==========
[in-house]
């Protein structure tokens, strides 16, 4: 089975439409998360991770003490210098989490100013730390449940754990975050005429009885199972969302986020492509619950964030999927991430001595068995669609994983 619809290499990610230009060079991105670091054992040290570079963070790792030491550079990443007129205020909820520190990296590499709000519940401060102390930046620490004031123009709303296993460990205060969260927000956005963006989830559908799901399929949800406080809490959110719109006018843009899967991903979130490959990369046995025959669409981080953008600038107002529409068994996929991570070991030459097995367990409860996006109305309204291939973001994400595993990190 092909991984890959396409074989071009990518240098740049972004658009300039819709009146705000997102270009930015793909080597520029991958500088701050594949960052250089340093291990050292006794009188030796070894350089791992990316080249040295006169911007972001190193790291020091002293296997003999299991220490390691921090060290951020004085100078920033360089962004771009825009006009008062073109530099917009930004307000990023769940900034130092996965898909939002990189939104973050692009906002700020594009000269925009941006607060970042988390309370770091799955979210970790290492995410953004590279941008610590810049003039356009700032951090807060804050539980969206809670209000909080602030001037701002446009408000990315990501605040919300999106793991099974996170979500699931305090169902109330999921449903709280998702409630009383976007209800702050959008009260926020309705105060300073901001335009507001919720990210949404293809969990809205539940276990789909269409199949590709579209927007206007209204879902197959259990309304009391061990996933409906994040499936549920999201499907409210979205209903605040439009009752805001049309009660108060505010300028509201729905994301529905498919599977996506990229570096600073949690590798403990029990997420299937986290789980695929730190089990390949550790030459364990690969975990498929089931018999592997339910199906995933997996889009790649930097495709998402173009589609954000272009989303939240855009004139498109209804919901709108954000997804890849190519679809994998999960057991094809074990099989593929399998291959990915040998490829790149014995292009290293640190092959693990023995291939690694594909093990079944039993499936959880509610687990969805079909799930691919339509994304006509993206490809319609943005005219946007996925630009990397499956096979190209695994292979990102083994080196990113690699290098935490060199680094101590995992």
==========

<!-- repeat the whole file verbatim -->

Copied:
[in-house]
């Protein structure tokens, strides 16, 4: 089975439409998360991770003490210098989490100013730390449940754990975050005429009885199972969302986020492509619950964030999927991430001595068995669609994983 619809290499990610230009060079991105670091054992040290570079963070790792030491550079990443007129205020909820520190990296590499709000519940401060102390930046620490004031123009709303296993460990205060969260927000956005963006989830559908799901399929949800406080809490959110719109006018843009899967991903979130490959990369046995025959669409981080953008600038107002529409068994996929991570070991030459097995367990409860996006109305309204291939973001994400595993990190 092909991984890959396409074989071009990518240098740049972004658009300039819709009146705000997102270009930015793909080597520029991958500088701050594949960052250089340093291990050292006794009188030796070894350089791992990316080249040295006169911007972001190193790291020091002293296997003999299991220490390691921090060290951020004085100078920033360089962004771009825009006009008062073109530099917009930004307000990023769940900034130092996965898909939002990189939104973050692009906002700020594009000269925009941006607060970042988390309370770091799955979210970790290492995410953004590279941008610590810049003039356009700032951090807060804050539980969206809670209000909080602030001037701002446009408000990315990501605040919300999106793991099974996170979500699931305090169902109330999921449903709280998702409630009383976007209800702050959008009260926020309705105060300073901001335009507001919720990210949404293809969990809205539940276990789909269409199949590709579209927007206007209204879902197959259990309304009391061990996933409906994040499936549920999201499907409210979205209903605040439009009752805001049309009660108060505010300028509201729905994301529905498919599977996506990229570096600073949690590798403990029990997420299937986290789980695929730190089990390949550790030459364990690969975990498929089931018999592997339910199906995933997996889009790649930097495709998402173009589609954000272009989303939240855009004139498109209804919901709108954000997804890849190519679809994998999960057991094809074990099989593929399998291959990915040998490829790149014995292009290293640190092959693990023995291939690694594909093990079944039993499936959880509610687990969805079909799930691919339509994304006509993206490809319609943005005219946007996925630009990397499956096979190209695994292979990102083994080196990113690699290098935490060199680094101590995992």